With shutdown in view, House GOP weighs no-strings budget patch | Courthouse News Service
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With shutdown in view, House GOP weighs no-strings budget patch

Speaker Mike Johnson has floated a two-step plan to keep the government open into the new year — but some Republicans are chafing at a lack of spending cuts.

WASHINGTON (CN) — With just days remaining before a stopgap federal budget is set to expire, House Republicans are scrambling to build consensus around legislation aimed at avoiding a painful government shutdown while appeasing the GOP’s most hardline spending hawks.

The federal budget is currently in stasis thanks to a short-term spending patch negotiated at the end of September between House Democrats and then-Speaker Kevin McCarthy. Known as a continuing resolution, the stopgap plan froze government spending at existing levels to give lawmakers time to negotiate a more permanent budget for the 2024 fiscal year.

McCarthy’s decision to pursue a “clean” continuing resolution — keeping federal funds stable with no additional provisions — angered hardline Republicans and ultimately cost him his position as House speaker. McCarthy’s ouster kicked off a monthlong leadership crisis in the House, ending with Louisiana Representative Mike Johnson’s ascent to the speakership.

Now, with the current stopgap budget slated to expire Friday, the newly minted Speaker Johnson has rolled out his own spending plan.

Dubbed a “laddered” continuing resolution, Johnson’s budget strategy unveiled over the weekend would extend funding for federal programs in two steps. The first would freeze spending for critical budget areas such as agriculture, energy and military facilities management until Jan. 19. The second part of the proposed stopgap would keep other government programs funded through the beginning of February.

Johnson has said that his laddered plan would separate federal spending necessary to keep the government open from supplemental budget squabbles, arguing in a Saturday post on X, formerly Twitter, that it would put Republicans in a good position to advocate for policy changes on a number of conservative priorities, such as budget cuts, oversight of Ukraine aid and border security.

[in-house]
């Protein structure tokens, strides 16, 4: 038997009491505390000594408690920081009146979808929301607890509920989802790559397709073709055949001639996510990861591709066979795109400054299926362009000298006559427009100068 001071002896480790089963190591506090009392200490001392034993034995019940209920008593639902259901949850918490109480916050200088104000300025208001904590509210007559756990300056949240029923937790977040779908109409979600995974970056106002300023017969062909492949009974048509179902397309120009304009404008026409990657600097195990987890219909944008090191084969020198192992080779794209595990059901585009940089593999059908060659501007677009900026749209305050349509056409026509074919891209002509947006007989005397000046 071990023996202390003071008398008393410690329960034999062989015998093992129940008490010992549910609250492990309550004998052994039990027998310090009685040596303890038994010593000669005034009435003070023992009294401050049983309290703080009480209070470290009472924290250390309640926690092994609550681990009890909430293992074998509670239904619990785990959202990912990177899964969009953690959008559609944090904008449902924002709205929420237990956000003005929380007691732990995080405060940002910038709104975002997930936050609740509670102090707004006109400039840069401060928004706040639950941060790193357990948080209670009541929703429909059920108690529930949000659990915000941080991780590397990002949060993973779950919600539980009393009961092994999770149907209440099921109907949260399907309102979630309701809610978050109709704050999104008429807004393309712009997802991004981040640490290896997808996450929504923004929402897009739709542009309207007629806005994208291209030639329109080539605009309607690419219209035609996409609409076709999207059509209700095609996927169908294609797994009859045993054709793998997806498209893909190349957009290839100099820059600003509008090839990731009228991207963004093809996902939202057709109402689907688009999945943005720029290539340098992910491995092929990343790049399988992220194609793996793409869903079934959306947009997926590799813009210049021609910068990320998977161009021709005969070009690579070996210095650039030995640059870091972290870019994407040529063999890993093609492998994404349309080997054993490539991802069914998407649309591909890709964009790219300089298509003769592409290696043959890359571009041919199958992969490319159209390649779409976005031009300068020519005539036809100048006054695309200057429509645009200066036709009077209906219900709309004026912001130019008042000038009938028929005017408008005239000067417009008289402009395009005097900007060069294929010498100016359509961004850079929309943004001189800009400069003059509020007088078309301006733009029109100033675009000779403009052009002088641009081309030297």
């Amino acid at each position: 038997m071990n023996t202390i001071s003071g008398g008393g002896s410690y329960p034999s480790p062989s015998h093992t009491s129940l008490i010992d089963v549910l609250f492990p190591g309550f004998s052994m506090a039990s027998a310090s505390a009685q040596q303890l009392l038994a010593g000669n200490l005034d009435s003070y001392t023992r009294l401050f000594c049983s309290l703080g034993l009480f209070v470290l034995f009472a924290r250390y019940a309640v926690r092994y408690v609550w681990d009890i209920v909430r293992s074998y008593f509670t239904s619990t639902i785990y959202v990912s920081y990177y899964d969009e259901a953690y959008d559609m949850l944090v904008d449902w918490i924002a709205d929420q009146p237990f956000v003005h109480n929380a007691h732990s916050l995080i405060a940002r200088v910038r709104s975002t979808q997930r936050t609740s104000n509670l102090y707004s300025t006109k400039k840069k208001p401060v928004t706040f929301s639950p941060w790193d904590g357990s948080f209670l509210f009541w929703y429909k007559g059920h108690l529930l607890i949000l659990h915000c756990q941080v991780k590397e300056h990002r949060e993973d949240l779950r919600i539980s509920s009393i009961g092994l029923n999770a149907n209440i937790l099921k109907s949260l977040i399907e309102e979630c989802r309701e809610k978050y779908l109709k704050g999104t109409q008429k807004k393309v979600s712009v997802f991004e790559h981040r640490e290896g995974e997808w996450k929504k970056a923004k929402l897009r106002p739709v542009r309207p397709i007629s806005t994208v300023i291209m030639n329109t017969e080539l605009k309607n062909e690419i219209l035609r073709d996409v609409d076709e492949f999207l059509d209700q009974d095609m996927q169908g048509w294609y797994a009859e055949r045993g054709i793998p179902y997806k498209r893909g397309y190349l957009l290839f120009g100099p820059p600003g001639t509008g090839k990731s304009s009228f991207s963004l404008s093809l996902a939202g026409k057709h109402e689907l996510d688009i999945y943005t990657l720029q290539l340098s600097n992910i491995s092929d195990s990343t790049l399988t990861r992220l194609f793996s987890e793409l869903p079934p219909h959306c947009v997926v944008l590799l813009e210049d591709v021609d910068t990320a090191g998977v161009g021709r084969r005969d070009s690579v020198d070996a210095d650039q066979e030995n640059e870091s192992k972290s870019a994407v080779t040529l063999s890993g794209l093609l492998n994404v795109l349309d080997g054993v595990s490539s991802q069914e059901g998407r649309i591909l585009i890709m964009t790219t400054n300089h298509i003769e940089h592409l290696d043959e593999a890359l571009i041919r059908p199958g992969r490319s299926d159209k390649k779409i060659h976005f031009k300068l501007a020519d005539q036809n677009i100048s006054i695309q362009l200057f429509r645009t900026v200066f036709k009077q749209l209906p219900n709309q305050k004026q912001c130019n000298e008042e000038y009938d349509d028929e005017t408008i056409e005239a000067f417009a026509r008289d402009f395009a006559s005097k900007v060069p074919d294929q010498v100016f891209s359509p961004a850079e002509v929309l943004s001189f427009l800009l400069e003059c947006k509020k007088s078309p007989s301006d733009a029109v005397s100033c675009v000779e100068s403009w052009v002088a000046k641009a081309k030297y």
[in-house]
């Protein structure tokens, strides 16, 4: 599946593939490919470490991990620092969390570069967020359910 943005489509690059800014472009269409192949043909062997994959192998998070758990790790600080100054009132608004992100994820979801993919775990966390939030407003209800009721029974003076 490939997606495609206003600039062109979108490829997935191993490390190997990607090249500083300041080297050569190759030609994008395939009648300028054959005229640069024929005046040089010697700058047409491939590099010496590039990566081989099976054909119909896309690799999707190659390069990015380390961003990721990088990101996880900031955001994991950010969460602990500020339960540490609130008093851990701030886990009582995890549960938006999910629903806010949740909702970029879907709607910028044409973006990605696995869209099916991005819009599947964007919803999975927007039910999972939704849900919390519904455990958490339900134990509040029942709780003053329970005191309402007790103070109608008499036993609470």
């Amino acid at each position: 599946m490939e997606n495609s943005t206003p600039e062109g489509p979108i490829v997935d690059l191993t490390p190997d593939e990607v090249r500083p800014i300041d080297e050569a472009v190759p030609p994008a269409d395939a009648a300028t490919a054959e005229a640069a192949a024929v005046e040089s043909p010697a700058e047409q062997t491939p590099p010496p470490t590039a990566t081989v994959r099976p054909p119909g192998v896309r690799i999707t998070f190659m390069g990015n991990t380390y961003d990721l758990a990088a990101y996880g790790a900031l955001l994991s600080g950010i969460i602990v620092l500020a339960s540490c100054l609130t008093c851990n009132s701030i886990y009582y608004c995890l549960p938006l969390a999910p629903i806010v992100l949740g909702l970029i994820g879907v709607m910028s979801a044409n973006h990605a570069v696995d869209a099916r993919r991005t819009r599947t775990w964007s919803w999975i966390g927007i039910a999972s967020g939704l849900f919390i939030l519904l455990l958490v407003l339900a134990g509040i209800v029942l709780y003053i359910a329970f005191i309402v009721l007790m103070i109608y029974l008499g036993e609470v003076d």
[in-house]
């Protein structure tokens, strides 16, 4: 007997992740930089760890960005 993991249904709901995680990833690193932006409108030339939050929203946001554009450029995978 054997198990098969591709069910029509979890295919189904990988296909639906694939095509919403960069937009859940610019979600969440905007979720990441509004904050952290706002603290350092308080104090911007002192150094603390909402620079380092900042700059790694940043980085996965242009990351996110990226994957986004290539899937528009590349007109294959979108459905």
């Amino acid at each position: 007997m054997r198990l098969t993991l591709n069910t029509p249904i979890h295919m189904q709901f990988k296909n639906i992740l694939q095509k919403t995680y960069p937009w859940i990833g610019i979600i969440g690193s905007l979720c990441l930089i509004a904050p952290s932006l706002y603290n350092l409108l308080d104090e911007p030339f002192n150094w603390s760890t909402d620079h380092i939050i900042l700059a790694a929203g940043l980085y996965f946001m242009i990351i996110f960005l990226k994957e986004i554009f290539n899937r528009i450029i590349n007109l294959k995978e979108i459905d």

“The bill will stop the absurd holiday-season omnibus tradition of massive, loaded up spending bills introduced right before the Christmas recess,” Johnson wrote.

While the new speaker’s proposal would piecemeal federal funding extensions, it would not immediately cut spending from any government programs — which some GOP lawmakers said puts it on par with the “clean” continuing resolution negotiated in September by McCarthy.

“My opposition to the clean CR just announced by the Speaker to the House GOP cannot be overstated,” said Texas Representative Chip Roy on X. “Funding Pelosi level spending and policies for 75 days — for future ‘promises.” The post referred to former Speaker Nancy Pelosi, a Democrat.

Roy argued over the weekend that, as the party of “limited government,” Republicans should oppose expanded federal spending. “The status quo is a fiscal death spiral,” he said.

Georgia Representative Marjorie Taylor Greene, who opposed McCarthy’s continuing resolution, also said that she would vote against Johnson’s measure. “We need to finish and the Senate needs to do their job,” she argued, referencing the need to finalize appropriations.

However, some staunchly conservative House Republicans have come out in support of Johnson’s continuing resolution, including Colorado Representative Ken Buck, and North Carolina Representative Dan Bishop, members of Congress’ hard-right Freedom Caucus. It’s unclear, though, whether the laddered approach will have the GOP support it needs to pass the House without at least some Democrats crossing the aisle.

House Minority Leader Hakeem Jeffries has railed against the plan, demanding that Republicans bring up a straightforward continuing resolution. The Democrat-controlled Senate, meanwhile, has brought up its own clean stopgap spending bill.

Congress narrowly avoided a government shutdown in September, when spending squabbles among Republican lawmakers forced McCarthy to work alongside Democrats on a short-term budget patch.

That move incensed hard-right Republicans, who led the charge to oust McCarthy in early October. The GOP struggled for three weeks to coalesce around a replacement, finally settling on Johnson after three other lawmakers failed to capture a majority of the caucus’s support.

If Congress can’t pass any sort of budget legislation by Friday, the lapse in funding will trigger a government shutdown — bottlenecking federal programs and freezing pay for thousands of government employees.

Follow @BenjaminSWeiss
Categories / Government, National, Politics

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